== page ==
Population explosion – or decline?

Population explosion – a definition: – A sudden, rapid increase in a population. In human terms this could be caused by economic growth coupled with the global oversupply of food, increased birth rate, reduction in infant mortality, increase in life expectancy and better healthcare generally, poor education and awareness of birth control in some countries, religious reasons and more. Population growth really took off at about the same time as the industrial revolution started. However, since World War II the global population has seen an exponential growth from an estimated 2.3 billion to a now estimated 7.2 billion and expected to reach 9.6 billion by 2050. This growth comes mainly from developing continents and countries such as Africa and, until recently, India. The governments of China and Russia, as examples, were until recently, actively encouraging population growth to help support the growing older population, as well as for political reasons, as the tensions between these two super powers ebb and flow!

The planet cannot sustain this exponential growth indefinitely. It is argued that we are currently experiencing the sixth mass extinction (Holocene extinction) on the planet with only the fittest and richest surviving. Indeed it is estimated that the planet now loses three species every hour! That’s a staggering 26,000 every year. Even taking into account NEW species being discovered there is still an estimated net loss of some 2,000 every year – and this is true particularly in the insect world due to changes in farming methods, pesticides and climate change. Modern humans have to take responsibility since their arrival at the top of the food chain. The Law of Correlation tends to iron out peaks and troughs and the population may well, therefore, be self leveling in the short term due to checks by nature – famines, floods, pandemics and other disasters.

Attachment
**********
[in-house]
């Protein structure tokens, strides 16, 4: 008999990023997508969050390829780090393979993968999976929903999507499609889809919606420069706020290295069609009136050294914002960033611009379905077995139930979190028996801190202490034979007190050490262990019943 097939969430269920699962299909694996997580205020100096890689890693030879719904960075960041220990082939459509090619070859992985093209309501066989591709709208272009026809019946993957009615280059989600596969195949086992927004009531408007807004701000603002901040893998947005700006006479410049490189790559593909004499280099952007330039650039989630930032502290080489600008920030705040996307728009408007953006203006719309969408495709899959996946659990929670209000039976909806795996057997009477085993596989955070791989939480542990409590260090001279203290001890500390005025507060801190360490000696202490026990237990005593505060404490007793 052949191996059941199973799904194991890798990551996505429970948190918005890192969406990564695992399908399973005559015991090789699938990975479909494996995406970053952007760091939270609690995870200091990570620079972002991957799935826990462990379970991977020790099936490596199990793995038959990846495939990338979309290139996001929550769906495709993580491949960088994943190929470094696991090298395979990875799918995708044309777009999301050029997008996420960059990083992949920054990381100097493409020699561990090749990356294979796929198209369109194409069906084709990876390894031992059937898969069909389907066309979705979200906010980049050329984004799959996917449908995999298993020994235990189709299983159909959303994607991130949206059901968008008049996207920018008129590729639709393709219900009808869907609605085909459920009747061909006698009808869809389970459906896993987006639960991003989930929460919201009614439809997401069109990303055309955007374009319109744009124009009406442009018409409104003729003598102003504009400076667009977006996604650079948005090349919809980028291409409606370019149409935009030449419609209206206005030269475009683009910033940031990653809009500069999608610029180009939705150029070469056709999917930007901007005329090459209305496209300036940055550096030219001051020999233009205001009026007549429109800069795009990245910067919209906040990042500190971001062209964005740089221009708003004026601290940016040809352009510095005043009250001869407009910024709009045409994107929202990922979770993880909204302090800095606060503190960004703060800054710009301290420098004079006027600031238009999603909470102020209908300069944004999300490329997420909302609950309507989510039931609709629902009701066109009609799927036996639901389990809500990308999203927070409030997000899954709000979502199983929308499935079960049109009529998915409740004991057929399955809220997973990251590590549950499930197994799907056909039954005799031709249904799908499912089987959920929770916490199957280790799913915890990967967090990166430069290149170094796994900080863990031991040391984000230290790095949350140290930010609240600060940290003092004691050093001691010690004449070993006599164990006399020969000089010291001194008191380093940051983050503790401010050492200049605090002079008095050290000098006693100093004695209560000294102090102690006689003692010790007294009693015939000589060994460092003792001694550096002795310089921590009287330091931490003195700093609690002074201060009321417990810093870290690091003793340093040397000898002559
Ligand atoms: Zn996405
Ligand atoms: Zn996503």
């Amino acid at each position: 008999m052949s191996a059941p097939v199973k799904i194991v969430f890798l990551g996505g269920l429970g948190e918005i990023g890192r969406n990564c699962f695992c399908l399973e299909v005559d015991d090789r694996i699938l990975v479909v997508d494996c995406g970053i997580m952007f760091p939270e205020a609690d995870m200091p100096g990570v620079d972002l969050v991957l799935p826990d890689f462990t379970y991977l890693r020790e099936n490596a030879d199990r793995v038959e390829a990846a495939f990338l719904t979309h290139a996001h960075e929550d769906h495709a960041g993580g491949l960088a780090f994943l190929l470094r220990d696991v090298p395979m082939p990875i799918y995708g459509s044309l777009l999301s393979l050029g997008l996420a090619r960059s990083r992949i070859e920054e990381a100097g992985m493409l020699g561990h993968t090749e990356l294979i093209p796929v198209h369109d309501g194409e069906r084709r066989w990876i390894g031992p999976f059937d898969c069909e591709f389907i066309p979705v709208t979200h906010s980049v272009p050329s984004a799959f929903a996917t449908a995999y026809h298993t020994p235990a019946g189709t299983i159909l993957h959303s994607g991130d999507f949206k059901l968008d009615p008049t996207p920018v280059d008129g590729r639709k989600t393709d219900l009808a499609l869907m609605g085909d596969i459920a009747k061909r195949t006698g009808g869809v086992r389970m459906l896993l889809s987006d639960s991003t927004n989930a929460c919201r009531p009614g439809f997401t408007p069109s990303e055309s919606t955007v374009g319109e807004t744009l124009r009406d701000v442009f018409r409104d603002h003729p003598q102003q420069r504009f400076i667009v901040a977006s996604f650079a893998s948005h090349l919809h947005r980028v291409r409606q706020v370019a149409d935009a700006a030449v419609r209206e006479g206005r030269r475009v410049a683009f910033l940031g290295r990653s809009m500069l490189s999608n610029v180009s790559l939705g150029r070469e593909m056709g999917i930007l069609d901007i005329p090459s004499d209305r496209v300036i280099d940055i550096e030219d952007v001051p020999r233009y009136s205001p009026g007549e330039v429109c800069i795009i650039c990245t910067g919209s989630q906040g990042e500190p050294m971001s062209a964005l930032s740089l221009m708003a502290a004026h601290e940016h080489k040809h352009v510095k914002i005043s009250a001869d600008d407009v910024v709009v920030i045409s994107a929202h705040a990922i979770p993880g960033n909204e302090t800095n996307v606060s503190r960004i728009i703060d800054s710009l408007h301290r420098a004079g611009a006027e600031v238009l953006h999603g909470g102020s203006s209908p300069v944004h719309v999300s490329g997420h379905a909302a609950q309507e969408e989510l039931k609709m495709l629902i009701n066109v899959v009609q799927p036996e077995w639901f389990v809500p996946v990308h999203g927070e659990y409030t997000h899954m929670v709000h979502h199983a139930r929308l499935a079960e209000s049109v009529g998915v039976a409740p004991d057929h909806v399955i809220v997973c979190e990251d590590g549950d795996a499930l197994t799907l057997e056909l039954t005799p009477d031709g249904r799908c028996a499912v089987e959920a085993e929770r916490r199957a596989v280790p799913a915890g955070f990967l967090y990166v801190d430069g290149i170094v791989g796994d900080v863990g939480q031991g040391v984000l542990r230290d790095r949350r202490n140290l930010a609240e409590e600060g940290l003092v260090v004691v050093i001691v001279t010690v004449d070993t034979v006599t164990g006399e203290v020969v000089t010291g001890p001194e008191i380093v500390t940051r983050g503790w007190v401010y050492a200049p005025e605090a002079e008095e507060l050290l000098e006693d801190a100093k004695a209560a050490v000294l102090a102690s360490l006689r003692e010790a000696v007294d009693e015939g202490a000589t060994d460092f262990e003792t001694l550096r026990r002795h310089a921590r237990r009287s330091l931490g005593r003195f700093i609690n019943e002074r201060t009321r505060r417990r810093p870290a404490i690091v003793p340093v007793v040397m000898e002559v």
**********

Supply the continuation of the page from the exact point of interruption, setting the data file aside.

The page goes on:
In 1798 the cleric and philosopher Thomas Robert Malthus, in his essay ‘Principles of Population’, decreed that a population, if left unchecked, would increase at a geometric rate (1,2,4,8,16,32…..) and would double itself every 25 years. Food production, on the other hand, increases arithmetically (2,4,6,8,10….) and, therefore, food would eventually run out. His prognosis was that within two thousand years, such would be the growth of population that it would be incalculable – if indeed it still existed! He spoke of ‘preventative checks’ and ‘positive checks’. Preventative checks insofar as humans are able to check their own behaviour, for example limiting family size, marrying later and exercising self control to maintain a higher standard of living with fewer children. Positive checks are those supplied by nature in the form of famines, floods, earthquakes, diseases, pandemics and other disasters causing the population overall to ultimately decline. Lets not forget also the ultimate man made disaster: war.